The second book under discussion is Religion, Media and Marginality in Modern Africa edited by Felicitas Becker, Joel Cabrita and Marie Rodet. This collection of scholarly contributions explores how mediatised religious communities negotiate and exist in diverse formation and expressions of margins including the nation, cultures and other religions, and how media are intimately entangled in the dynamics of inclusion and exclusion. In paying special attention to the conditional and changing character of media forms across time and space, the editors provide an approach to marginality in Africa that both acknowledges and goes beyond emphasising the myriad and complex socio-political and economic challenges that the people of the continent face. It is rare that explorations of Muslim and Christian media forms on the African continent are brought together in the same collection. More often the religions are treated separately. Although the collection does not expand the scope of religion beyond these two traditions, this approach imbibes a greater comparative element than has previously been offered by scholars. Ten chapters run the gamut from the colonial to the current, include reflections on eight countries and are organised around three core themes. The first theme explores Muslim and Christian media use during the colonial and post-colonial periods in Ghana, German-East Africa, Zambia and Kenya. The second theme explores media function and duality in the negotiation of religious and national identities in Mali, South Africa and Nigeria. The third and final theme explores how religious practitioners used media to negotiate and contest issues of power, authority and innovation in the Congo, Mali and South Africa.

In Religion, Media and Marginality in Modern Africa the authors intentionally seek to move beyond the limitations of binary thinking about media. The media spectrum is expanded to include ‘bureaucratic marriage records, handwritten manuscripts, photographs, oral performances, and other small scale media projects with limited circulations to private radio, print media and social media’ (Becker et al., p. 1). The editors argue against tendencies that seek to prescribe an evolutionary approach to the study of media, ostensibly differentiating between old and new, electronic and digital, and instead suggest that ‘old and new media coexist on a single spectrum of media practice in Africa’ (Becker et al., p. 2). This orientation to the study of religion and media in Africa, especially given the disparate ways in which media technology, infrastructure and consequently media access have developed across the continent, is useful because it embraces how media culture has unfolded with the particularity of African locations, cultures and institutional contexts and highlights its entanglement with the historical and contemporary socio-political conditions that characterise the media landscape and produce its publics. While Weng’s media subject fits firmly in the realm of mass-media, her emphasis on a national broadcast programme underscores the continued salience of public broadcasting in Australia especially in this digital age. Weng, too, suggests that media forms and the public sphere they produce develop alongside each other and not in isolation or as evolution.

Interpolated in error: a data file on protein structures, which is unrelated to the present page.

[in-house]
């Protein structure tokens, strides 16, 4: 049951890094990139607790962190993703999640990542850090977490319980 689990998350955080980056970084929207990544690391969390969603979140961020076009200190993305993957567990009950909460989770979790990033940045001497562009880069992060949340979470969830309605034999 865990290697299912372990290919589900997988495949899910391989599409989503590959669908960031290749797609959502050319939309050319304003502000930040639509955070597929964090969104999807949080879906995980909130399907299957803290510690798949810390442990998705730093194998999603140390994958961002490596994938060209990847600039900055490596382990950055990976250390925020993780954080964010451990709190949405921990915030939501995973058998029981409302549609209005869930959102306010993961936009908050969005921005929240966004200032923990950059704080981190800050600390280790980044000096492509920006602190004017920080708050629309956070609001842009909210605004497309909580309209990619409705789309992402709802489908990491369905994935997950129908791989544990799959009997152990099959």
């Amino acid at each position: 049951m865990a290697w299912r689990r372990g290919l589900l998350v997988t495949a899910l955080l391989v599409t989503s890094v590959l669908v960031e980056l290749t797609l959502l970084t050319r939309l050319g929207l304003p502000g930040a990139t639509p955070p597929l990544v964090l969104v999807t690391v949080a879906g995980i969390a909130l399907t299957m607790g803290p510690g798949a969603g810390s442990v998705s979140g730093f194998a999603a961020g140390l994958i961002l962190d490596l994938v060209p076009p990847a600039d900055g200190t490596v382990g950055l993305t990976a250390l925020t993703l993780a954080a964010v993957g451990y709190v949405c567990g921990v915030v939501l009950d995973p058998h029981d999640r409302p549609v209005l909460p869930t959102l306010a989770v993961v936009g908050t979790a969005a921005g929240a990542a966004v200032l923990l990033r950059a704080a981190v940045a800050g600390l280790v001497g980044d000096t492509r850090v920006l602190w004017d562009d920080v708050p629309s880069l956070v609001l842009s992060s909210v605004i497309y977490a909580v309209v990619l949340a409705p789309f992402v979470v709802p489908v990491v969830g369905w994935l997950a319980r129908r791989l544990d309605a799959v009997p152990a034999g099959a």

Both texts adopt expansive and generative approaches to the meaning and function of ‘religion’. According to the editors, the contributions ‘implicitly challenge any fixed notion of “religion” as a stable descriptive category with predetermined attributes’ (Becker et al., p. 24). The collection thereby offers diverse, divergent and contextually specific reflections on what religion is and how it is expressed. Of course, this produces many tensions and contradictions among the chapters, which remain necessarily unresolved. Similarly, Weng suggests a liberal approach to religion. In doing so she offers an analytical framework for understanding religions’ various applications and functions within the context of media discussions and Australian public culture. Weng adopts the ‘religion as a spectrum’ approach to understanding the complexities of the character of religion. Along this spectrum three overlapping anchors produce a complex framework for unpacking its public functions. First, conventional religion refers to mainly institutional forms of religion. Second, common religion signals everyday embeddedness of religious beliefs, and third, the secular-sacred ascribes religion-like qualities to events, objects, persons and systems that are considered secular. The religion as a spectrum approach offers readers a clear methodological strategy for both uncovering and organising the perpetually fluctuating meanings and functions of religion. The broad treatment of religion and media in both texts is underwritten by convincing empirical evidence and rigorous analytical engagement, which substantially expand the critical and creative scope of the field.

The books are interdisciplinary in scope and will appeal to those scholars working across the humanities, arts and social sciences who are both interested in the subject matter of religion and media and reading beyond the contexts that are featured in the established canon of the field. Furthermore, these texts may be particularly useful for inspiring and assisting a fresh cohort of religion and media graduate students from marginal and marginalised contexts to confidently approach the field from theoretical, methodological and epistemological orientations that centre the Global South.

Dr Lee-Shae Salma Scharnick-Udemans

Desmond Tutu Centre for Religion and Social Justice

University of the Western Cape